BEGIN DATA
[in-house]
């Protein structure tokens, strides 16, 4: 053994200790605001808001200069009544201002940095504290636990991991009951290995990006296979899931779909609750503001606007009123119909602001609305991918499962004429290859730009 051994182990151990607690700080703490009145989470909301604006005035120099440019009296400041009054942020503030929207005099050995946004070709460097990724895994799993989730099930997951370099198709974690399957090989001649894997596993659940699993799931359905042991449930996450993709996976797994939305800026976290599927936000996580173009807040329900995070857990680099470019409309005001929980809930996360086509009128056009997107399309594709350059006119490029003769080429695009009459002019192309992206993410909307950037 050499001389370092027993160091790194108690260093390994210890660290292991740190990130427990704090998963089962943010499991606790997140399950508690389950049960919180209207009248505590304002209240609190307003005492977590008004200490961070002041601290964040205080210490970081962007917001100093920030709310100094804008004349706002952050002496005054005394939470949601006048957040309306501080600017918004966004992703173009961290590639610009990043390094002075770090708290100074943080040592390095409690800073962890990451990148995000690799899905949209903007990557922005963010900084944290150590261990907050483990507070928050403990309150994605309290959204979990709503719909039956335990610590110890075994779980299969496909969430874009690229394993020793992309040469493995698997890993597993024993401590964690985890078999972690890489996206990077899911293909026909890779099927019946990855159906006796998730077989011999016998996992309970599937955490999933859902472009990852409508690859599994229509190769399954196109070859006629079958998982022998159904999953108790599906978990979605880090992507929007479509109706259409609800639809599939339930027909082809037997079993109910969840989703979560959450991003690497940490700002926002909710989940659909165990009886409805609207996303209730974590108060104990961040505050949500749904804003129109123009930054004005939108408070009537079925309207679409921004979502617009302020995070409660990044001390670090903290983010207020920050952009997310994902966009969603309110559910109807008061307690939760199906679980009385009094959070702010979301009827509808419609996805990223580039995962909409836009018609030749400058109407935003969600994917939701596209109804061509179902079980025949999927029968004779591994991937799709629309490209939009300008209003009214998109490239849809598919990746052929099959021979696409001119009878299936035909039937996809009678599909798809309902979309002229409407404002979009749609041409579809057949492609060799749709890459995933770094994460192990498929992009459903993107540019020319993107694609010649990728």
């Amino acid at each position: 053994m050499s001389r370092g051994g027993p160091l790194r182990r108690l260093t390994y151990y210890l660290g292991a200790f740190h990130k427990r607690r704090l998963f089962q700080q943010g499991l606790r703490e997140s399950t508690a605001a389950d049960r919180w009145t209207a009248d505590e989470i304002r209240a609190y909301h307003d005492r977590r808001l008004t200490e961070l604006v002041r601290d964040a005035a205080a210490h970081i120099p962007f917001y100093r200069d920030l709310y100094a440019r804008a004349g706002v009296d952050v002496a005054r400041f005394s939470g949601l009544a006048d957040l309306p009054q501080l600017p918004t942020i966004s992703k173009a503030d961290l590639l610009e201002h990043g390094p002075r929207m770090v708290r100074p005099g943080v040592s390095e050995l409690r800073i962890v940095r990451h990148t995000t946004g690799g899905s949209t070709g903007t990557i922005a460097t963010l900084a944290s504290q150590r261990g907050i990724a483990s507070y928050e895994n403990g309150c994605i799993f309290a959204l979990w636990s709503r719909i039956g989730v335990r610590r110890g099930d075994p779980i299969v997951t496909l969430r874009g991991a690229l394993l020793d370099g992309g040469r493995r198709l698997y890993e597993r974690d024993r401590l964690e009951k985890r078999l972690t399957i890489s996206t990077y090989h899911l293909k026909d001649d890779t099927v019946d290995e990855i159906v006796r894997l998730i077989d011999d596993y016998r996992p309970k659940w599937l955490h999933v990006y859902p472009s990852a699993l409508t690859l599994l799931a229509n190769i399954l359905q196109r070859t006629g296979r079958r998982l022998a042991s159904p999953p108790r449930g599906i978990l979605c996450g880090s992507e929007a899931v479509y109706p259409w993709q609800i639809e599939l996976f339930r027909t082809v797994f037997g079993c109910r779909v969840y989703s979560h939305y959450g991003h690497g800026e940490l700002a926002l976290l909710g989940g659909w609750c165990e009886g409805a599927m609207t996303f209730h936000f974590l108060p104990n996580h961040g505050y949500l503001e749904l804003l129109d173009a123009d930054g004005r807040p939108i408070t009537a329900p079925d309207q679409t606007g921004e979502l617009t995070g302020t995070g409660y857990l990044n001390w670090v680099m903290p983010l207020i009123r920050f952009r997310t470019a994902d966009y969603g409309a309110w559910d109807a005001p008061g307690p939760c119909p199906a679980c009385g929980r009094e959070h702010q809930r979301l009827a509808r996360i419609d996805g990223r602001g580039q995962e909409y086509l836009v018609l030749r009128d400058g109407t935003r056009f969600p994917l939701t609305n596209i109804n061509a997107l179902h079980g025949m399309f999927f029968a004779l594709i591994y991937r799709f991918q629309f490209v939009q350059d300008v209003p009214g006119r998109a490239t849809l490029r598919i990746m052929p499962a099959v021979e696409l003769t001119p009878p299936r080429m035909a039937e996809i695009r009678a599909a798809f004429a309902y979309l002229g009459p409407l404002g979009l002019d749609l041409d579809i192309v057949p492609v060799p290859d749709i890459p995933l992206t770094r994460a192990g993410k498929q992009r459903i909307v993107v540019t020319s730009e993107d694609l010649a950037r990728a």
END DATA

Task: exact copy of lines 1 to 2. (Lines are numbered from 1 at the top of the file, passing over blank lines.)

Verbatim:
[in-house]
């Protein structure tokens, strides 16, 4: 053994200790605001808001200069009544201002940095504290636990991991009951290995990006296979899931779909609750503001606007009123119909602001609305991918499962004429290859730009 051994182990151990607690700080703490009145989470909301604006005035120099440019009296400041009054942020503030929207005099050995946004070709460097990724895994799993989730099930997951370099198709974690399957090989001649894997596993659940699993799931359905042991449930996450993709996976797994939305800026976290599927936000996580173009807040329900995070857990680099470019409309005001929980809930996360086509009128056009997107399309594709350059006119490029003769080429695009009459002019192309992206993410909307950037 050499001389370092027993160091790194108690260093390994210890660290292991740190990130427990704090998963089962943010499991606790997140399950508690389950049960919180209207009248505590304002209240609190307003005492977590008004200490961070002041601290964040205080210490970081962007917001100093920030709310100094804008004349706002952050002496005054005394939470949601006048957040309306501080600017918004966004992703173009961290590639610009990043390094002075770090708290100074943080040592390095409690800073962890990451990148995000690799899905949209903007990557922005963010900084944290150590261990907050483990507070928050403990309150994605309290959204979990709503719909039956335990610590110890075994779980299969496909969430874009690229394993020793992309040469493995698997890993597993024993401590964690985890078999972690890489996206990077899911293909026909890779099927019946990855159906006796998730077989011999016998996992309970599937955490999933859902472009990852409508690859599994229509190769399954196109070859006629079958998982022998159904999953108790599906978990979605880090992507929007479509109706259409609800639809599939339930027909082809037997079993109910969840989703979560959450991003690497940490700002926002909710989940659909165990009886409805609207996303209730974590108060104990961040505050949500749904804003129109123009930054004005939108408070009537079925309207679409921004979502617009302020995070409660990044001390670090903290983010207020920050952009997310994902966009969603309110559910109807008061307690939760199906679980009385009094959070702010979301009827509808419609996805990223580039995962909409836009018609030749400058109407935003969600994917939701596209109804061509179902079980025949999927029968004779591994991937799709629309490209939009300008209003009214998109490239849809598919990746052929099959021979696409001119009878299936035909039937996809009678599909798809309902979309002229409407404002979009749609041409579809057949492609060799749709890459995933770094994460192990498929992009459903993107540019020319993107694609010649990728």